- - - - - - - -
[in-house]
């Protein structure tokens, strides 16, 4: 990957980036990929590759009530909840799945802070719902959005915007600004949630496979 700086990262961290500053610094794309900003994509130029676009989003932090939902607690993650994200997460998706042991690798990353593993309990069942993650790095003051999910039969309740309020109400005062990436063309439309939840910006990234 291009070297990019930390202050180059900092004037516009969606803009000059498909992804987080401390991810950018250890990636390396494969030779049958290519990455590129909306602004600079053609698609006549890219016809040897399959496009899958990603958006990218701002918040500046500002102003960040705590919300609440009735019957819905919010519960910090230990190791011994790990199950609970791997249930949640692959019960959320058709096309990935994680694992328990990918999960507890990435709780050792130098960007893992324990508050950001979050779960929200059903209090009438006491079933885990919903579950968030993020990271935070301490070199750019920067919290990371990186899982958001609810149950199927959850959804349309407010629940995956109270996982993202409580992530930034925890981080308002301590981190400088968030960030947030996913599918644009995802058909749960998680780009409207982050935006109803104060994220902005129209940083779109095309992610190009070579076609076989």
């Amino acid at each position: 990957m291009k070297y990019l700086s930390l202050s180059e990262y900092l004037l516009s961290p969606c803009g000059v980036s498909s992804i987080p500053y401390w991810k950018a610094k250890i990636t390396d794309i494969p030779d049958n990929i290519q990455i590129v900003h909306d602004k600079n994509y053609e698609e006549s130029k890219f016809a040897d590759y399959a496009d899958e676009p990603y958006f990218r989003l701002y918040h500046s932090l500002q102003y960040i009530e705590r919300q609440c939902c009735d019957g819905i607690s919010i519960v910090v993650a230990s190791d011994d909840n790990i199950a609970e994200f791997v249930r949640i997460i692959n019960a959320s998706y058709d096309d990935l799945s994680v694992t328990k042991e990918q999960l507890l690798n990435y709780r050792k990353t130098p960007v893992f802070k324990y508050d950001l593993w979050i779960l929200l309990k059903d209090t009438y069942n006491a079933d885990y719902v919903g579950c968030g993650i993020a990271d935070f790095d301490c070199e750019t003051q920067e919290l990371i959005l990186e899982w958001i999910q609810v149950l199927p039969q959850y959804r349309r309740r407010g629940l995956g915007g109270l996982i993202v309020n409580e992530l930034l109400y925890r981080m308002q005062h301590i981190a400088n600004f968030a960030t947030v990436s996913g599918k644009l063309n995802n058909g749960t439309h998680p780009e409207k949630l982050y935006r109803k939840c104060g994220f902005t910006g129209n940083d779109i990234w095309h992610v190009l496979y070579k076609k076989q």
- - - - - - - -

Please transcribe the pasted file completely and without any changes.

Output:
[in-house]
């Protein structure tokens, strides 16, 4: 990957980036990929590759009530909840799945802070719902959005915007600004949630496979 700086990262961290500053610094794309900003994509130029676009989003932090939902607690993650994200997460998706042991690798990353593993309990069942993650790095003051999910039969309740309020109400005062990436063309439309939840910006990234 291009070297990019930390202050180059900092004037516009969606803009000059498909992804987080401390991810950018250890990636390396494969030779049958290519990455590129909306602004600079053609698609006549890219016809040897399959496009899958990603958006990218701002918040500046500002102003960040705590919300609440009735019957819905919010519960910090230990190791011994790990199950609970791997249930949640692959019960959320058709096309990935994680694992328990990918999960507890990435709780050792130098960007893992324990508050950001979050779960929200059903209090009438006491079933885990919903579950968030993020990271935070301490070199750019920067919290990371990186899982958001609810149950199927959850959804349309407010629940995956109270996982993202409580992530930034925890981080308002301590981190400088968030960030947030996913599918644009995802058909749960998680780009409207982050935006109803104060994220902005129209940083779109095309992610190009070579076609076989």
């Amino acid at each position: 990957m291009k070297y990019l700086s930390l202050s180059e990262y900092l004037l516009s961290p969606c803009g000059v980036s498909s992804i987080p500053y401390w991810k950018a610094k250890i990636t390396d794309i494969p030779d049958n990929i290519q990455i590129v900003h909306d602004k600079n994509y053609e698609e006549s130029k890219f016809a040897d590759y399959a496009d899958e676009p990603y958006f990218r989003l701002y918040h500046s932090l500002q102003y960040i009530e705590r919300q609440c939902c009735d019957g819905i607690s919010i519960v910090v993650a230990s190791d011994d909840n790990i199950a609970e994200f791997v249930r949640i997460i692959n019960a959320s998706y058709d096309d990935l799945s994680v694992t328990k042991e990918q999960l507890l690798n990435y709780r050792k990353t130098p960007v893992f802070k324990y508050d950001l593993w979050i779960l929200l309990k059903d209090t009438y069942n006491a079933d885990y719902v919903g579950c968030g993650i993020a990271d935070f790095d301490c070199e750019t003051q920067e919290l990371i959005l990186e899982w958001i999910q609810v149950l199927p039969q959850y959804r349309r309740r407010g629940l995956g915007g109270l996982i993202v309020n409580e992530l930034l109400y925890r981080m308002q005062h301590i981190a400088n600004f968030a960030t947030v990436s996913g599918k644009l063309n995802n058909g749960t439309h998680p780009e409207k949630l982050y935006r109803k939840c104060g994220f902005t910006g129209n940083d779109i990234w095309h992610v190009l496979y070579k076609k076989q």